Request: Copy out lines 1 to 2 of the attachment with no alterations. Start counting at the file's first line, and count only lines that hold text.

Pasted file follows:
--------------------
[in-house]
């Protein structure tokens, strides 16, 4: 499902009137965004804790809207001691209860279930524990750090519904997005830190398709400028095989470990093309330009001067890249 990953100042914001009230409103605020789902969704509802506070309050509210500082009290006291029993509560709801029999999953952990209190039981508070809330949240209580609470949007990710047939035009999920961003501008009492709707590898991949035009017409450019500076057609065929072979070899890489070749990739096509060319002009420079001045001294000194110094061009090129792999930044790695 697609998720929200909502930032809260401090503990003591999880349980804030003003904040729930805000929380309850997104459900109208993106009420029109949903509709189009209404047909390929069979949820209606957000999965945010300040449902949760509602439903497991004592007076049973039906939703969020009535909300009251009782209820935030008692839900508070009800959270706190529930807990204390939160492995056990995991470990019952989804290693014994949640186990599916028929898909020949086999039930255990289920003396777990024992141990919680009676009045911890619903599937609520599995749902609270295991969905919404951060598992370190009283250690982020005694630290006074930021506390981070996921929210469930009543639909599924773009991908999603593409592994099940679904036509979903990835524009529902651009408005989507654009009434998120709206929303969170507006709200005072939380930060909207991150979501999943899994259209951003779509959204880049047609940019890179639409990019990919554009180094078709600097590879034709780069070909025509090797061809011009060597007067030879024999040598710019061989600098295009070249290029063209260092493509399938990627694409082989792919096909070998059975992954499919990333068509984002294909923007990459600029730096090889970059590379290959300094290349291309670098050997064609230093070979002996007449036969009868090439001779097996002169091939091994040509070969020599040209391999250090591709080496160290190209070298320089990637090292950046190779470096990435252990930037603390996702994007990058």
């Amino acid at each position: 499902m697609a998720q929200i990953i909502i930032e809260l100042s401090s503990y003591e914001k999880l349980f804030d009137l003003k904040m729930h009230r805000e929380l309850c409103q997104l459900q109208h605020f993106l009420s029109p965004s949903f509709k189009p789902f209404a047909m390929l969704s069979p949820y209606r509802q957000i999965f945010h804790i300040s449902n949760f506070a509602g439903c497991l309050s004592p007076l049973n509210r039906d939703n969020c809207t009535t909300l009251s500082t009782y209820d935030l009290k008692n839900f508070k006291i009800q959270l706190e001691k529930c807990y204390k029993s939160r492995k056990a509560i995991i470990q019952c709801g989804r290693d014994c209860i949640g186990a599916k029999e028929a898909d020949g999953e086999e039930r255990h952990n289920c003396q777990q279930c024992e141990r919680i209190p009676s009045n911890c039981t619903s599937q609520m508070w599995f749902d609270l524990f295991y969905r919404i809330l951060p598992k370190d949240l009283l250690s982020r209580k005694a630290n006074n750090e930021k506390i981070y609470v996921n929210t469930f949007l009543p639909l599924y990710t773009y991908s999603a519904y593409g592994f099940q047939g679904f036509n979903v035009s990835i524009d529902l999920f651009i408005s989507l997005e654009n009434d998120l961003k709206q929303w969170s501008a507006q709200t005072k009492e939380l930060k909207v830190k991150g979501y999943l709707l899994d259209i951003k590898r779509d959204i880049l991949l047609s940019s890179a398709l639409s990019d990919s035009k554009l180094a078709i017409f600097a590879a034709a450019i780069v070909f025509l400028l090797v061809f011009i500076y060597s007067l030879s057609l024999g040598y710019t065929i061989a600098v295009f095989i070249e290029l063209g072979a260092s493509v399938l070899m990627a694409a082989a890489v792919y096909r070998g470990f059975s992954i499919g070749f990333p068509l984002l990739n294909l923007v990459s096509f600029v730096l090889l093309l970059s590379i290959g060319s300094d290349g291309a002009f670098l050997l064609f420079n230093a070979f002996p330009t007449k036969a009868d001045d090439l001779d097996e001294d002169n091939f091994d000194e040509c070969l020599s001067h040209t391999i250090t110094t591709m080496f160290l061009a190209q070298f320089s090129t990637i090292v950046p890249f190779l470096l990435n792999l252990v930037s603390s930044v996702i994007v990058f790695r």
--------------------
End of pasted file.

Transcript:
[in-house]
């Protein structure tokens, strides 16, 4: 499902009137965004804790809207001691209860279930524990750090519904997005830190398709400028095989470990093309330009001067890249 990953100042914001009230409103605020789902969704509802506070309050509210500082009290006291029993509560709801029999999953952990209190039981508070809330949240209580609470949007990710047939035009999920961003501008009492709707590898991949035009017409450019500076057609065929072979070899890489070749990739096509060319002009420079001045001294000194110094061009090129792999930044790695 697609998720929200909502930032809260401090503990003591999880349980804030003003904040729930805000929380309850997104459900109208993106009420029109949903509709189009209404047909390929069979949820209606957000999965945010300040449902949760509602439903497991004592007076049973039906939703969020009535909300009251009782209820935030008692839900508070009800959270706190529930807990204390939160492995056990995991470990019952989804290693014994949640186990599916028929898909020949086999039930255990289920003396777990024992141990919680009676009045911890619903599937609520599995749902609270295991969905919404951060598992370190009283250690982020005694630290006074930021506390981070996921929210469930009543639909599924773009991908999603593409592994099940679904036509979903990835524009529902651009408005989507654009009434998120709206929303969170507006709200005072939380930060909207991150979501999943899994259209951003779509959204880049047609940019890179639409990019990919554009180094078709600097590879034709780069070909025509090797061809011009060597007067030879024999040598710019061989600098295009070249290029063209260092493509399938990627694409082989792919096909070998059975992954499919990333068509984002294909923007990459600029730096090889970059590379290959300094290349291309670098050997064609230093070979002996007449036969009868090439001779097996002169091939091994040509070969020599040209391999250090591709080496160290190209070298320089990637090292950046190779470096990435252990930037603390996702994007990058």